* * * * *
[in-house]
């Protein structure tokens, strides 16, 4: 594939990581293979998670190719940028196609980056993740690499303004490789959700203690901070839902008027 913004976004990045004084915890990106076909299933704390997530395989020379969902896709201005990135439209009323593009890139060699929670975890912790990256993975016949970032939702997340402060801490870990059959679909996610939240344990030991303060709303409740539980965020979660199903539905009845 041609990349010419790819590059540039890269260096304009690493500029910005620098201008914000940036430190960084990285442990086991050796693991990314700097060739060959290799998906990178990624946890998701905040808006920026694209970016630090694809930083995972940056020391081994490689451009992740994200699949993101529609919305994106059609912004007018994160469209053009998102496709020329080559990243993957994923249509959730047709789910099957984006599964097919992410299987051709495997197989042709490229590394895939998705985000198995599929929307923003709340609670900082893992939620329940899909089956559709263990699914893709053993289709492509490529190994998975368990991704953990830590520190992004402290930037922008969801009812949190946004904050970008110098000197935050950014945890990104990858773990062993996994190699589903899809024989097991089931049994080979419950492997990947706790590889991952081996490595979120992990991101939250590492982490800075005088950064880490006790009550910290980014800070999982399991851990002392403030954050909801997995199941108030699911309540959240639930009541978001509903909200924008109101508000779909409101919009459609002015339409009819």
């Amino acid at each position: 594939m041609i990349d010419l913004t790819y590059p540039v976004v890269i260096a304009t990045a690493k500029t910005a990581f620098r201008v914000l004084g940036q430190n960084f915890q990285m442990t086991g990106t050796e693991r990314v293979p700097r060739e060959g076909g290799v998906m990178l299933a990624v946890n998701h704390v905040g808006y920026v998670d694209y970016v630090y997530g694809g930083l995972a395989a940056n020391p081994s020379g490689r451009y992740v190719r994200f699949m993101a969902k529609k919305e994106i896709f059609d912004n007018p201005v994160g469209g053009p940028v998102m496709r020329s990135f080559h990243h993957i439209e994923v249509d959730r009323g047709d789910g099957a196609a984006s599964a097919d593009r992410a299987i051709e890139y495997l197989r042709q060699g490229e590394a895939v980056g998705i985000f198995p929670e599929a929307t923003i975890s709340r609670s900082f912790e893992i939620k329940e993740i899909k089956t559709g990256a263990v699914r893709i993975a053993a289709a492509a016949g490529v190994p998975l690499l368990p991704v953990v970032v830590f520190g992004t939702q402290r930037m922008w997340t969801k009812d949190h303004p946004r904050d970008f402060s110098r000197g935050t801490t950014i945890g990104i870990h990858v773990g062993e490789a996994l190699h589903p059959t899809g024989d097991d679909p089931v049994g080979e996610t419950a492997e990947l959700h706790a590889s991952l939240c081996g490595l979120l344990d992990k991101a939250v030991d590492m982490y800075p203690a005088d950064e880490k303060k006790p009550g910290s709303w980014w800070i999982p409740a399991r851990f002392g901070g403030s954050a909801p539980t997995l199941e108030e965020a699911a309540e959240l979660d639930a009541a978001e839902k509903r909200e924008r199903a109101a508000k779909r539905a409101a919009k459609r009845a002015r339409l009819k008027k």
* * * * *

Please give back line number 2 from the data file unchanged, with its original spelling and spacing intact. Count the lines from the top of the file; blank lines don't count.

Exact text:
């Protein structure tokens, strides 16, 4: 594939990581293979998670190719940028196609980056993740690499303004490789959700203690901070839902008027 913004976004990045004084915890990106076909299933704390997530395989020379969902896709201005990135439209009323593009890139060699929670975890912790990256993975016949970032939702997340402060801490870990059959679909996610939240344990030991303060709303409740539980965020979660199903539905009845 041609990349010419790819590059540039890269260096304009690493500029910005620098201008914000940036430190960084990285442990086991050796693991990314700097060739060959290799998906990178990624946890998701905040808006920026694209970016630090694809930083995972940056020391081994490689451009992740994200699949993101529609919305994106059609912004007018994160469209053009998102496709020329080559990243993957994923249509959730047709789910099957984006599964097919992410299987051709495997197989042709490229590394895939998705985000198995599929929307923003709340609670900082893992939620329940899909089956559709263990699914893709053993289709492509490529190994998975368990991704953990830590520190992004402290930037922008969801009812949190946004904050970008110098000197935050950014945890990104990858773990062993996994190699589903899809024989097991089931049994080979419950492997990947706790590889991952081996490595979120992990991101939250590492982490800075005088950064880490006790009550910290980014800070999982399991851990002392403030954050909801997995199941108030699911309540959240639930009541978001509903909200924008109101508000779909409101919009459609002015339409009819």